Brief: Hun Sen Says Ukraine Crisis Will Be Prolonged, Calls for Negotiations

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Pro-Ukraine demonstration at Lafayette Square, February 25, 2022. (John Brighenti/Creative Commons)

Prime Minister Hun Sen weighed in on the Ukraine and Russia conflict Sunday, opining that both militaries were unlikely to beat the other and negotiations were the only way out of the crisis.

The Russian military entered Ukrainian territory on Thursday, resulting in four days of intense fighting across the country. Russian President Vladimir Putin had previously authorized military action in two regions of eastern Ukraine, which he claimed were sovereign areas. However, Russia has attacked cities and military installations across Ukraine.

Hun Sen spoke to government-aligned Fresh News on Sunday and said Russia’s military had made little progress in the conflict so far and that the intense fighting could be prolonged.

“How many days and how many troops will be needed to win a war or an end to the war? It may not be possible even if Russia occupies the whole of Ukraine and the president [of Ukraine] is killed or arrested; are their people willing to remain silent?” Hun Sen said in the interview. 

He said there would be popular uprising in the second scenario, and pointed to other failed wars in Iraq, Syria and Libya. He said an extended conflict in Afghanistan was evidence of how long these conflicts can linger.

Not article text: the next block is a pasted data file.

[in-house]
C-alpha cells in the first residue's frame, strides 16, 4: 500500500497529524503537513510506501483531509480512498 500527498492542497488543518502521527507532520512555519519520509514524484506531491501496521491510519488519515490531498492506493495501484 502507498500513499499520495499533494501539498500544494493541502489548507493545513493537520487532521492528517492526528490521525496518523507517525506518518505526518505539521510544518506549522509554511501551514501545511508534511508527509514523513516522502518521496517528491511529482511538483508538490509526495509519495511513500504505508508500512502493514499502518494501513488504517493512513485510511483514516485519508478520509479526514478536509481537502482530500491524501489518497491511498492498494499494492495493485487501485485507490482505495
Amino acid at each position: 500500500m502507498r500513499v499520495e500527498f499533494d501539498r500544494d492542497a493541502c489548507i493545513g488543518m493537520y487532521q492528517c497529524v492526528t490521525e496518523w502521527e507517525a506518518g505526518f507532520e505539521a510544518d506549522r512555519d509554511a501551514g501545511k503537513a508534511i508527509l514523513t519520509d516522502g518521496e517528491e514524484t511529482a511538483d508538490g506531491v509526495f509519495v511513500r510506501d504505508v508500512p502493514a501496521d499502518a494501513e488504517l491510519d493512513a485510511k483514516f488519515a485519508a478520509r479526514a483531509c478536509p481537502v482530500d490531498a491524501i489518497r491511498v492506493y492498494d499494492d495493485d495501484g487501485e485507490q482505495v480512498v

“The most important task ahead is to negotiate peacefully, for mutual benefit, to end the bloody war and find true peace,” he said, pointing to talks that lead to Cambodia’s Paris Peace Agreement in the early 1990s following the Khmer Rouge regime and a decade of civil war.

“The venue and time of negotiations should not be an obstacle for negotiations, as it will prolong the pain for the people who are now leaving and taking refuge,” he added.

Bloomberg reported Sunday that Ukrainian and Russian representatives will hold talks at a location on the Ukrainian and Belarussian border.

On Sunday, Asean foreign ministers issued a short statement expressing concern over “armed hostilities in Ukraine.” It called for all parties to “exercise maximum restraint.”

“We believe that there is still room for peaceful dialogue  to prevent the situation from getting out of control,” the statement reads.

— Ouch Sony, Ananth Baliga

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